On Friday, Feb. 11, a post on the Moab Rock Climbers Facebook group reported that climbing holds on several problems at the popular Big Bend bouldering area had been smeared with some kind of grease.
“Pretty messed up,” the post said.
Bouldering is a niche within rock climbing in which short routes called “problems” summit or traverse boulders rather than long cliff faces. Moves often require honed technique, strength, and/or creativity. The Big Bend boulders lie along the Colorado River and Highway 128, and are highly visible from the road. Over the past decades, the boulders have become increasingly popular.
Local climbers responded promptly to the greasing incident—which they’ve nicknamed “Greasegate”—expressing disappointment and outrage on social media, as well as volunteering to assist with cleanup. Local climbing advocacy nonprofit the Friends of Indian Creek has contacted the Salt Lake Climbers Alliance, another advocacy group with experience cleaning up graffiti, and the Bureau of Land Management about best practices for cleaning, but there’s not a lot of precedent for this specific combination of substance and surface. Members of the board have been using gentle cleaning tactics, like wiping off the thick grease with paper towels and rinsing with water.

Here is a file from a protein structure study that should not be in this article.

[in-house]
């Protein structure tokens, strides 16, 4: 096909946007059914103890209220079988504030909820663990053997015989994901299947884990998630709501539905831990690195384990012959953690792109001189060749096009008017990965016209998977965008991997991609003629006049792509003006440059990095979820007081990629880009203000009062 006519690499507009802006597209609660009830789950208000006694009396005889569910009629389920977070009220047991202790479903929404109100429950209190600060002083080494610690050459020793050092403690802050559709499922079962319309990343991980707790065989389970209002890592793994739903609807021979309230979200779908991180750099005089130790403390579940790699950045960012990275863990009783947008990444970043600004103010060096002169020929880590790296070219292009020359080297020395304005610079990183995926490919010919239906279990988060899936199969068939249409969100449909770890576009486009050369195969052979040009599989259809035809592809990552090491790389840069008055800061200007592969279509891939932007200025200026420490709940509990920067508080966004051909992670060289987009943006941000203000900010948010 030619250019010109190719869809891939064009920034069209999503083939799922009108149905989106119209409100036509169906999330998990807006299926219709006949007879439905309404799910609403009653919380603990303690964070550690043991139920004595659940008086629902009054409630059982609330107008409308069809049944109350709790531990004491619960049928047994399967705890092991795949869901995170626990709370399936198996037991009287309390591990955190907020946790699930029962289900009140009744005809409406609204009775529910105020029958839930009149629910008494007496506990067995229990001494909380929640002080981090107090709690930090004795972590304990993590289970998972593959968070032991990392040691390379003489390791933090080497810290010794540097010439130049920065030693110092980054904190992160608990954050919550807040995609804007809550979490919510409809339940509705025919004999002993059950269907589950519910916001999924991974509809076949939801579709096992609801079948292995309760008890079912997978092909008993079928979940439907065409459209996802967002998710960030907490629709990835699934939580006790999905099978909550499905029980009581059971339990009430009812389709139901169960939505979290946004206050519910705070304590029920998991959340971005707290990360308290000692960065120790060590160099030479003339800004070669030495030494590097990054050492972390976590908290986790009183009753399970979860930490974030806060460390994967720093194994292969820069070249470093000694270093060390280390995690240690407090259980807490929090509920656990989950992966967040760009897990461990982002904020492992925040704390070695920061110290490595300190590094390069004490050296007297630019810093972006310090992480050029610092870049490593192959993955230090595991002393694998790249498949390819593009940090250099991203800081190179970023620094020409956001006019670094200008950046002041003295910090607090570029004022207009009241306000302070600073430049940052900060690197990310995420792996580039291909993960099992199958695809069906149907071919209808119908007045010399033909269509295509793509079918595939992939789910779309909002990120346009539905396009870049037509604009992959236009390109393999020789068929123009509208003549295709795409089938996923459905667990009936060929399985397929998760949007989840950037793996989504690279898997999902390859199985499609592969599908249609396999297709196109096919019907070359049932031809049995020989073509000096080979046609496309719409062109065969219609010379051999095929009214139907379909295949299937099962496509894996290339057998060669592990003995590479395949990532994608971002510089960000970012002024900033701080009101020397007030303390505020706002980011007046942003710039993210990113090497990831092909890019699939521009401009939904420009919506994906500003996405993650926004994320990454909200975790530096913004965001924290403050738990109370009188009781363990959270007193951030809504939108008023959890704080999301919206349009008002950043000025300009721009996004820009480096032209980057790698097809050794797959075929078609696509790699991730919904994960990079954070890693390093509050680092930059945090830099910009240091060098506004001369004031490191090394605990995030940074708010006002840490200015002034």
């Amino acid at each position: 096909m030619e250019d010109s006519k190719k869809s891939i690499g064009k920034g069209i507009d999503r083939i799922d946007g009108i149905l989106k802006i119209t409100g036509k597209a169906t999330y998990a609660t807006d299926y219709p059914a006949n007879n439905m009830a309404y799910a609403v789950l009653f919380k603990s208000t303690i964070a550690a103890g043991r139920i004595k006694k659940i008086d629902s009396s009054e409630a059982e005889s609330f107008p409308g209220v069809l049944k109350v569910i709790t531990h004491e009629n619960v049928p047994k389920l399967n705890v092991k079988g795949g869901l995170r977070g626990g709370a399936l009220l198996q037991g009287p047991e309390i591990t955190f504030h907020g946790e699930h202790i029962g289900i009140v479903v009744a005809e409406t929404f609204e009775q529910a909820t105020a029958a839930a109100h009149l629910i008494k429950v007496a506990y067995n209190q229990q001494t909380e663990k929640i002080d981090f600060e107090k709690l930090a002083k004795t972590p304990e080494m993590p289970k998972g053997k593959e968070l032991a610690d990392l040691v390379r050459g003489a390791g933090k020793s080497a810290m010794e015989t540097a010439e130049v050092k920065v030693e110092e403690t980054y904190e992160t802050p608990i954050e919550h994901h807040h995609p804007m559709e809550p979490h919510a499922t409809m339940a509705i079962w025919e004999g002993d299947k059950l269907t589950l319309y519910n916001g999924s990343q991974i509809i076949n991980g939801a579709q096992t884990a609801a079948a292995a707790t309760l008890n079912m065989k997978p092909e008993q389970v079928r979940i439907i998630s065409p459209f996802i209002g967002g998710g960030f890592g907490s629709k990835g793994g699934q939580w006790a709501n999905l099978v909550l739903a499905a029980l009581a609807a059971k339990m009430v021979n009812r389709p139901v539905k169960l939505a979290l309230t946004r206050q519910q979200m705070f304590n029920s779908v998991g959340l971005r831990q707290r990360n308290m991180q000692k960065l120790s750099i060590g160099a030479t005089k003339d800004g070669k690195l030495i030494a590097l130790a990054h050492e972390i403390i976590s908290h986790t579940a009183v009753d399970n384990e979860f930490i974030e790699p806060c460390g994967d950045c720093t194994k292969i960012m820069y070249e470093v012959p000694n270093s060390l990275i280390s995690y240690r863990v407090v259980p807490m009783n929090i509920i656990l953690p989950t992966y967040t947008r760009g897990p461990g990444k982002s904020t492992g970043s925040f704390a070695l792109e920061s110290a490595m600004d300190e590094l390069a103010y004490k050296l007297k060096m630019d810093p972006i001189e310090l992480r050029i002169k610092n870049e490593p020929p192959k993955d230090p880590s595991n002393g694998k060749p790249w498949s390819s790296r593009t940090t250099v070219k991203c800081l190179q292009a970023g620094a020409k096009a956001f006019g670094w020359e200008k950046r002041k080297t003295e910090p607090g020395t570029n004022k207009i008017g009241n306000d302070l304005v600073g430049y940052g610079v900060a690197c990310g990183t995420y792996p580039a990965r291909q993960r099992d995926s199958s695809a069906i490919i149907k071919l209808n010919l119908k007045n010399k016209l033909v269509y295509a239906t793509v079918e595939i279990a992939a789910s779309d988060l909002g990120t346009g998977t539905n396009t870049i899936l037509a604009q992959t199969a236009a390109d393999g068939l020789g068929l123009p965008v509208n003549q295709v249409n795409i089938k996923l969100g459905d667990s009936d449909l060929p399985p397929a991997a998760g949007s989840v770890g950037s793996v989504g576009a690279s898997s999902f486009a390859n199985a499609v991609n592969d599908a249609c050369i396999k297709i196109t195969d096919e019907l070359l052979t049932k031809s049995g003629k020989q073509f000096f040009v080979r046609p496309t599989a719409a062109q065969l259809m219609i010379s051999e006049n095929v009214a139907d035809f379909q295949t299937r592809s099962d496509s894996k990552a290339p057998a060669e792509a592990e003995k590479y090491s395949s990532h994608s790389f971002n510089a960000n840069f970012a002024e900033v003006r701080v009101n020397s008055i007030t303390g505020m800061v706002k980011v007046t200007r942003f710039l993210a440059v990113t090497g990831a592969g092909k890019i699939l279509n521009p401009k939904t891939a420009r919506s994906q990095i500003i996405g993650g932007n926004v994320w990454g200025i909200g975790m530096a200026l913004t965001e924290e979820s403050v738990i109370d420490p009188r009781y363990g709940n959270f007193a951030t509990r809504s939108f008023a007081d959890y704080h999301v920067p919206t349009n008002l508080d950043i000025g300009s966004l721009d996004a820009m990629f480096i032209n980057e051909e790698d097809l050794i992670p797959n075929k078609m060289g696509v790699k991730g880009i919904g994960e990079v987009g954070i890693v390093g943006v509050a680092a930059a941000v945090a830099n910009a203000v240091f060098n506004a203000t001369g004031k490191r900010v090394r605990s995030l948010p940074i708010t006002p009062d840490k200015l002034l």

“We’re trying these non-obtrusive ways of cleaning first, and we’ll see how that goes before getting into any heavy degreasers,” said Ben Riley, a senior board member. He’s optimistic that there won’t be lasting damage.
It’s unknown who greased the boulders or why, or whether the person was a rock climber or not.
FoIC President Rachel Nelson said the incident is unfortunate.
“I think this individual acted alone, for selfish reasons, and jeopardized the image of climbers in the area,” she said.
The local sandstone is particularly fragile when wet, so the Friends of Indian Creek asks climbers to avoid the affected problems until the organization has determined that they’re cleaned and safe to climb again without risking further damage. Check mountainproject.com, the Moab Rock Climbers Facebook page, or the Friends of Indian Creek Facebook page for the status of the boulders.